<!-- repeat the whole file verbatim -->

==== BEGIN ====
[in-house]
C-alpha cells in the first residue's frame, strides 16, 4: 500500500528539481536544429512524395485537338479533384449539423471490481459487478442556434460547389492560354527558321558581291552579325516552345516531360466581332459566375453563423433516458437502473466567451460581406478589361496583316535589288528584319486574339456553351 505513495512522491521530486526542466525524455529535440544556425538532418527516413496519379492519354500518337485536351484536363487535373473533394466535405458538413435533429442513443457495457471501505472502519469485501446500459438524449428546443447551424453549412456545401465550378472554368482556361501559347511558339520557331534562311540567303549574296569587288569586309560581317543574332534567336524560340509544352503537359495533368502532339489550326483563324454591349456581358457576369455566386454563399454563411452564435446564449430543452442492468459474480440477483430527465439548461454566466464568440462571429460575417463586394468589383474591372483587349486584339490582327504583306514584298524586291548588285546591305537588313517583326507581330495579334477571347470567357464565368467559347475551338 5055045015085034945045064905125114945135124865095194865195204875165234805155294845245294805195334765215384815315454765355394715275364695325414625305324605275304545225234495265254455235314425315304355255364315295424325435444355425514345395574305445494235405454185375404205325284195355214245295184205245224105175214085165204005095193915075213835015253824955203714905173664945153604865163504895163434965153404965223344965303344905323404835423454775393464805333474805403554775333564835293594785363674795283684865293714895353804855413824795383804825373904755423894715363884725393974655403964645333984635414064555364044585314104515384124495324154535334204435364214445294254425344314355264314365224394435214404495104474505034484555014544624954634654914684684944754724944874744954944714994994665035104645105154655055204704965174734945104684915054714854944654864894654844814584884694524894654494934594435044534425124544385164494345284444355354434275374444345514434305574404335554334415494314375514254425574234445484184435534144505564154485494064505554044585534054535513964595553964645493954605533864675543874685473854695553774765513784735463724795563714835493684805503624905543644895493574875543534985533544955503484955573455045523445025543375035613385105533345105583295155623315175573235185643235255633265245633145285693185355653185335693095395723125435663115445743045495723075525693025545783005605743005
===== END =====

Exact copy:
[in-house]
C-alpha cells in the first residue's frame, strides 16, 4: 500500500528539481536544429512524395485537338479533384449539423471490481459487478442556434460547389492560354527558321558581291552579325516552345516531360466581332459566375453563423433516458437502473466567451460581406478589361496583316535589288528584319486574339456553351 505513495512522491521530486526542466525524455529535440544556425538532418527516413496519379492519354500518337485536351484536363487535373473533394466535405458538413435533429442513443457495457471501505472502519469485501446500459438524449428546443447551424453549412456545401465550378472554368482556361501559347511558339520557331534562311540567303549574296569587288569586309560581317543574332534567336524560340509544352503537359495533368502532339489550326483563324454591349456581358457576369455566386454563399454563411452564435446564449430543452442492468459474480440477483430527465439548461454566466464568440462571429460575417463586394468589383474591372483587349486584339490582327504583306514584298524586291548588285546591305537588313517583326507581330495579334477571347470567357464565368467559347475551338 5055045015085034945045064905125114945135124865095194865195204875165234805155294845245294805195334765215384815315454765355394715275364695325414625305324605275304545225234495265254455235314425315304355255364315295424325435444355425514345395574305445494235405454185375404205325284195355214245295184205245224105175214085165204005095193915075213835015253824955203714905173664945153604865163504895163434965153404965223344965303344905323404835423454775393464805333474805403554775333564835293594785363674795283684865293714895353804855413824795383804825373904755423894715363884725393974655403964645333984635414064555364044585314104515384124495324154535334204435364214445294254425344314355264314365224394435214404495104474505034484555014544624954634654914684684944754724944874744954944714994994665035104645105154655055204704965174734945104684915054714854944654864894654844814584884694524894654494934594435044534425124544385164494345284444355354434275374444345514434305574404335554334415494314375514254425574234445484184435534144505564154485494064505554044585534054535513964595553964645493954605533864675543874685473854695553774765513784735463724795563714835493684805503624905543644895493574875543534985533544955503484955573455045523445025543375035613385105533345105583295155623315175573235185643235255633265245633145285693185355653185335693095395723125435663115445743045495723075525693025545783005605743005